A guide to HR technology
A comprehensive collection of articles, videos and more, hand-picked by our editors
Telefonica Digital is investing in a cloud-based HR system to manage its 6,500 worldwide workforce in a project that is expected to pay for itself in under two years.
Telefonica Digital is to spend several million on Workday’s cloud-based HR software over three years, saving at least 30% to 40% of the cost of a traditional, non-cloud-based HR platform.
The technology, one of a suite of cloud-based systems planned by the company, underpins a complete rethink of Telefonica Digital’s HR processes, said Simon Linares, human resources director, in an interview with Computer Weekly.
Telefonica Digital rethinking HR
“Our business case drivers were not purely centred around cost. We wanted to deliver the best experience for our people and the most appropriate digital solution to ensure really high levels of people performance,” Simon Linares said, speaking in advance of a conference on HR technology.
Taking HR back to the drawing board
Telefonica Digital, formed last year to exploit high-growth digital businesses, has gone back to the drawing board with its HR processes HR director, Simon Linares revealed in an interview with Computer Weekly.
“We started with a blank sheet of paper, put a new leadership team in place, and the it was a matter of looking at the business strategy and asking what you can do to support that, and what are the things that you should not do,” he said.
The starting point of project, known as Aura24, was to develop HR processes that would directly support the goals of the business, rather than HR for HR's sake. The project is underpinned by investments in cloud-based services.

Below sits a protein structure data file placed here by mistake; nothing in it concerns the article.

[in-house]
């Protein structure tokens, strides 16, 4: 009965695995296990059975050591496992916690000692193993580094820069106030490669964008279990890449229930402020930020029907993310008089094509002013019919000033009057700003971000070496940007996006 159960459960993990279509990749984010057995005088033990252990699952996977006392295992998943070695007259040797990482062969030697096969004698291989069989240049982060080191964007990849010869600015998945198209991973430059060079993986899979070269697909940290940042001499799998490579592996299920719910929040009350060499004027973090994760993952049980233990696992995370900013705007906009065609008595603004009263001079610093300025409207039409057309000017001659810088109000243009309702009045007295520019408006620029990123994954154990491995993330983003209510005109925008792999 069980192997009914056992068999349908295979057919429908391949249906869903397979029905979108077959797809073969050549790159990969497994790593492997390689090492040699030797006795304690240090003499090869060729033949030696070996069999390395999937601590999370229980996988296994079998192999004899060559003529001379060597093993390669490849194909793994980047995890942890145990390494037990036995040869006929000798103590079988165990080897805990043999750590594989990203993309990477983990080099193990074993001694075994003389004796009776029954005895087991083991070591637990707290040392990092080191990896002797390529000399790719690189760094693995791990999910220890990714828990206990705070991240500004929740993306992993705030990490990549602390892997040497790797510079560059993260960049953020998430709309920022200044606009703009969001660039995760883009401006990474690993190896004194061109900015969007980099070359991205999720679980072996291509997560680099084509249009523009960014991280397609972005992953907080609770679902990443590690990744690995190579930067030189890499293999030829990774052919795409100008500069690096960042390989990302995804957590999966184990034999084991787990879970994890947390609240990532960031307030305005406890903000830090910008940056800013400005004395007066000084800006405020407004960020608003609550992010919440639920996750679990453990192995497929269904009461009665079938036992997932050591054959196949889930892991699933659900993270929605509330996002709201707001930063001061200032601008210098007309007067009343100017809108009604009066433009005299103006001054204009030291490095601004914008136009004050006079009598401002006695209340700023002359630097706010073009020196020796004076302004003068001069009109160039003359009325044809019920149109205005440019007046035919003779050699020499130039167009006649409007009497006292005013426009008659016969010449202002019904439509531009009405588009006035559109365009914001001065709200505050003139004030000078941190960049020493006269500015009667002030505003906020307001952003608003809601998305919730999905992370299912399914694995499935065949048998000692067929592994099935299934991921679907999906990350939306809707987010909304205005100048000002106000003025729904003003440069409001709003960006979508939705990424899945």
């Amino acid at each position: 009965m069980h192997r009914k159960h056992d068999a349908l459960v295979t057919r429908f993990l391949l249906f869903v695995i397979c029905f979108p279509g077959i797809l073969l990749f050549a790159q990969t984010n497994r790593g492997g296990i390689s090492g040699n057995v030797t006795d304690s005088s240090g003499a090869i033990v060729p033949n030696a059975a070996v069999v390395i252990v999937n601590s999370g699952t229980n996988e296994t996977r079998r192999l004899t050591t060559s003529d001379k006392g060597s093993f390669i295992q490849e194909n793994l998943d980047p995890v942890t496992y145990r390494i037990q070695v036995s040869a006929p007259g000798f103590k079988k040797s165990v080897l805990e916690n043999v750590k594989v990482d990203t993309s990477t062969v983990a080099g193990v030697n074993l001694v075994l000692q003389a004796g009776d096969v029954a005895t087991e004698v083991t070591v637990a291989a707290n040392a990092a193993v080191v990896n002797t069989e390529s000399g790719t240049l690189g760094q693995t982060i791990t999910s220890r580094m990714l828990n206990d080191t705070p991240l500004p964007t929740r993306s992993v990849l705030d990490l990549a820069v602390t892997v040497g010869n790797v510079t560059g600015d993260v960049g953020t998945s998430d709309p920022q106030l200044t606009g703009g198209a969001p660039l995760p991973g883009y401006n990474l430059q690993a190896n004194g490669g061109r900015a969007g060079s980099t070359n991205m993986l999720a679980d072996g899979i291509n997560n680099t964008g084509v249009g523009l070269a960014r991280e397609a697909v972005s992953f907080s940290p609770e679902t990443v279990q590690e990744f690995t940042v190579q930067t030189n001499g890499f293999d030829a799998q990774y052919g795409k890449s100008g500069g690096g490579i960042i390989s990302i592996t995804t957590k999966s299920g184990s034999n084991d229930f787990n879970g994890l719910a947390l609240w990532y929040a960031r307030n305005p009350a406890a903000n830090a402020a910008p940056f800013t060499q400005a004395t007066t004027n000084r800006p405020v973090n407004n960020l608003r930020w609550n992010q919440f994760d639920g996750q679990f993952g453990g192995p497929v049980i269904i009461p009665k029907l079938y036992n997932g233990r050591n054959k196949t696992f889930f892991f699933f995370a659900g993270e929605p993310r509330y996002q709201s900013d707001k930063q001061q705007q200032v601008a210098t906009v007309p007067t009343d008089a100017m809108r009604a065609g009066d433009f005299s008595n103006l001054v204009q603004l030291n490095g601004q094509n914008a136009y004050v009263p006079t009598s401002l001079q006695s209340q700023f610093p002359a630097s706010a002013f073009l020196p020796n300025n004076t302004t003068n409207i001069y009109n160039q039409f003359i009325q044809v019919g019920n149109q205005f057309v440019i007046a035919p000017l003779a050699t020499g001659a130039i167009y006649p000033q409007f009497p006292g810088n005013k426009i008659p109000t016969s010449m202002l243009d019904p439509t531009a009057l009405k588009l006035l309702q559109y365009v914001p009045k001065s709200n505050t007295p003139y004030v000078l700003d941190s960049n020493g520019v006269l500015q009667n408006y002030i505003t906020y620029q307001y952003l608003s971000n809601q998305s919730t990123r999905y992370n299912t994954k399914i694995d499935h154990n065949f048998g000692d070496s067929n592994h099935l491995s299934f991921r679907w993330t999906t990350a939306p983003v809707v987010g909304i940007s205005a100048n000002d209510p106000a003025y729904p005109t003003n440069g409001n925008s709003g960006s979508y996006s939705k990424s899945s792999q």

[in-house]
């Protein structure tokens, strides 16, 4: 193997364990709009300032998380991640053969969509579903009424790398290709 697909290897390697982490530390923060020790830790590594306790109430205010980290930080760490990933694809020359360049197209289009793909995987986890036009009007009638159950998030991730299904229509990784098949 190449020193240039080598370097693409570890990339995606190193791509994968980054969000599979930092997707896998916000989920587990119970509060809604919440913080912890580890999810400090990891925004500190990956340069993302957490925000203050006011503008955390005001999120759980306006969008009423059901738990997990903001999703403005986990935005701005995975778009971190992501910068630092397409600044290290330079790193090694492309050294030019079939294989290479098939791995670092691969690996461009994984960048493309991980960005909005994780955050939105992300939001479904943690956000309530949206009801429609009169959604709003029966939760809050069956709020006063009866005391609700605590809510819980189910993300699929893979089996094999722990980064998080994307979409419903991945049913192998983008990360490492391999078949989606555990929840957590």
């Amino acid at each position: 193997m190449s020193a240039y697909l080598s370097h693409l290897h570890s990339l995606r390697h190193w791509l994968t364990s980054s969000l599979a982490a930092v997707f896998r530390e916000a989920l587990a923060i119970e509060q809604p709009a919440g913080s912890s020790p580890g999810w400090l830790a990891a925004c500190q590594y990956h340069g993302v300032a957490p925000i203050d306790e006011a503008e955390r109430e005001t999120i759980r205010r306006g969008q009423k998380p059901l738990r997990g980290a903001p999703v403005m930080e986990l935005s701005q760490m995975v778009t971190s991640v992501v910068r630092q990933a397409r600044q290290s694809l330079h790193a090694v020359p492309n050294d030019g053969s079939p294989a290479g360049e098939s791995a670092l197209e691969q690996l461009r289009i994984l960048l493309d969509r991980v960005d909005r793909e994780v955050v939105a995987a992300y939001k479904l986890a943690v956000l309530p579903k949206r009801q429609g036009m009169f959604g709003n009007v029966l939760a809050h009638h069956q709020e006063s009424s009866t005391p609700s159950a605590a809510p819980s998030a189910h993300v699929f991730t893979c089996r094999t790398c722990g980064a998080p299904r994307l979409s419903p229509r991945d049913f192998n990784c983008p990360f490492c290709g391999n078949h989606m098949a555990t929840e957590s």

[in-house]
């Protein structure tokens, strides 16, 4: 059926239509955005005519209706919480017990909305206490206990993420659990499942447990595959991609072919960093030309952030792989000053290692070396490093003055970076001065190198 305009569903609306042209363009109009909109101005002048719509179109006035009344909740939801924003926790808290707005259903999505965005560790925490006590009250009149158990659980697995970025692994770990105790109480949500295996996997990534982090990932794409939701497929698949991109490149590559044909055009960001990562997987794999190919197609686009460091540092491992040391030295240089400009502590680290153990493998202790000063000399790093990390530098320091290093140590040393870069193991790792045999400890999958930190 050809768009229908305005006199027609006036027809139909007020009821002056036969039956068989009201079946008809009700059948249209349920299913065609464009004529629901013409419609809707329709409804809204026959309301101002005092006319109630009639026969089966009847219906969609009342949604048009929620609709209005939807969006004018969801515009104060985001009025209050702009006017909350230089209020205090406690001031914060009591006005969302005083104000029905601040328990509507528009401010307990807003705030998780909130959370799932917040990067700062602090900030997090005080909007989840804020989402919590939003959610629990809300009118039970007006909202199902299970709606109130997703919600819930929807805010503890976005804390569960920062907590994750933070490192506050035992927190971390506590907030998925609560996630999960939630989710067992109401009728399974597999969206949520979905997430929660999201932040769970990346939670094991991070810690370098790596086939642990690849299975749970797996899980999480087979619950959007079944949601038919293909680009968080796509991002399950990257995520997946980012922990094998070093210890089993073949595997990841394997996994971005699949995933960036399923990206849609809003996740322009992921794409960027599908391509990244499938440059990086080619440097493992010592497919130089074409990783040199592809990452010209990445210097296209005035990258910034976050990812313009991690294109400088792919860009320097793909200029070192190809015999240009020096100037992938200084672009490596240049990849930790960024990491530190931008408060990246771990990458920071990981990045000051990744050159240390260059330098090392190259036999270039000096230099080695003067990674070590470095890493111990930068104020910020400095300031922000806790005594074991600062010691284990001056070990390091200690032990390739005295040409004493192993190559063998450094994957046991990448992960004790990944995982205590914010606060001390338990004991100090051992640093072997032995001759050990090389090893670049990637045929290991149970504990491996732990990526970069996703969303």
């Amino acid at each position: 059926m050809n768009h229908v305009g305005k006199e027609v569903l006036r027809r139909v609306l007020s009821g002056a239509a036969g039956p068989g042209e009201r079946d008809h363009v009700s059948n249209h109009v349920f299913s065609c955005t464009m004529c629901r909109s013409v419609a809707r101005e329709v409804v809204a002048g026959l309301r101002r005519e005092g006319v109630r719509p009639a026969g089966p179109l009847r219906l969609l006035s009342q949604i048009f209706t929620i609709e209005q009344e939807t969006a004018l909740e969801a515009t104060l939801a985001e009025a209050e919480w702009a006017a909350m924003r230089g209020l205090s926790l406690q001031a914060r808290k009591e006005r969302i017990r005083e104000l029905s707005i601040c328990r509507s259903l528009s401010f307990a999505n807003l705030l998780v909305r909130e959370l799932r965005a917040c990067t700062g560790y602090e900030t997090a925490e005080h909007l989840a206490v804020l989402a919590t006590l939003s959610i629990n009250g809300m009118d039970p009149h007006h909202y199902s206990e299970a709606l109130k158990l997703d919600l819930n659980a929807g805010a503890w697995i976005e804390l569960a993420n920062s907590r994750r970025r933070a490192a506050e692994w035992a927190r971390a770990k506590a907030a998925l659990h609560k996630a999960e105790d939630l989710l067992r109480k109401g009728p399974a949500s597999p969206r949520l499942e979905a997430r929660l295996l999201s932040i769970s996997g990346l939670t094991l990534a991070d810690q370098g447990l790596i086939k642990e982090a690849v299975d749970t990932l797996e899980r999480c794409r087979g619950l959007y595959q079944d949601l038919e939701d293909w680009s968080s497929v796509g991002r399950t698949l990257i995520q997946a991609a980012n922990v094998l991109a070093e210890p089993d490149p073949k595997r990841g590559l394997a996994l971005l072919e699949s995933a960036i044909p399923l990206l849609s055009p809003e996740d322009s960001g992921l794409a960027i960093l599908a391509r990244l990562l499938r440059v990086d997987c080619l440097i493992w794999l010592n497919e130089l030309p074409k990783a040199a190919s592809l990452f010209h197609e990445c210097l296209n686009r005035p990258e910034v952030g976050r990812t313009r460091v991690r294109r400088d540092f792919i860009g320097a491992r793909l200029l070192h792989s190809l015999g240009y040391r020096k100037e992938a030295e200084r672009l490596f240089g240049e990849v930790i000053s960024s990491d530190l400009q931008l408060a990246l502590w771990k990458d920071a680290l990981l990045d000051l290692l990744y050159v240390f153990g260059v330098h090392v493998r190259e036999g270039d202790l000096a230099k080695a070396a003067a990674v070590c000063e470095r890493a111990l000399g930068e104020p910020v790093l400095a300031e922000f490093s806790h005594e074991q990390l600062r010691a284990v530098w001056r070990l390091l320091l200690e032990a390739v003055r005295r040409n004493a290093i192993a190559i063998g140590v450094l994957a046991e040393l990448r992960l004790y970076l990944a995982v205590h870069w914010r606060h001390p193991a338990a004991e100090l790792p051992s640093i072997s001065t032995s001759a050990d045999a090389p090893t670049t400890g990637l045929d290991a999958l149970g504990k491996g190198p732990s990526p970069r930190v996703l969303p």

Telefonica Digital's approach is driven by a focus on high performing staff, transparency and openness with information and open continuous communication, said Linares.
Telefonica Digital has abandoned the grading system used across the rest of Telefonica, to create a company structure based on abilities and skills, rather than hierarchies. Hot-desking, working from home and mobile working are the norm.
“Often when you join a company, one of the ways you find out who you should be talking to is by working out your grade relative to other people,” said Linares.
Telefonica’s structure, however encourages employees to communicate freely whatever their seniority or speciality. Even the CEO has a desk in an open-plan office. People are invited to meetings or conferences because it is relevant to them, not because of their seniority.
“If you don’t have a grade and you don’t have a fixed desk, you speak to whoever is sitting next to you,” said Linares.
But the idea of a flat organisation did not appeal to every Telefonica employee, said Linares.
“For some people the concept was just too difficult to accept and they did not join. And that’s great, because I would rather find that out now, than in six months' time,” he said.
The company has abandoned the traditional job grades used elsewhere in Telefonica, in favour of a single grade for all employees. The company has also embraced hot-desking, working from home and mobile working.
The Workday system will allow Telefonica Ditigal, which was created in September last year to develop high-growth digital businesses, to integrate its operations in 17 countries onto a single HR platform.
Rather than having to learn three or four different systems, or grapple with spreadsheets, managers and employees will be able to access a single HR portal from the desktop PCs, iPads and laptops, said Linares.
Cloud lends HR platform flexibility and scalability
The system will also give the flexibility to react quickly to changing market conditions and expand internationally without making huge investments in non-cloud IT systems, said Linares.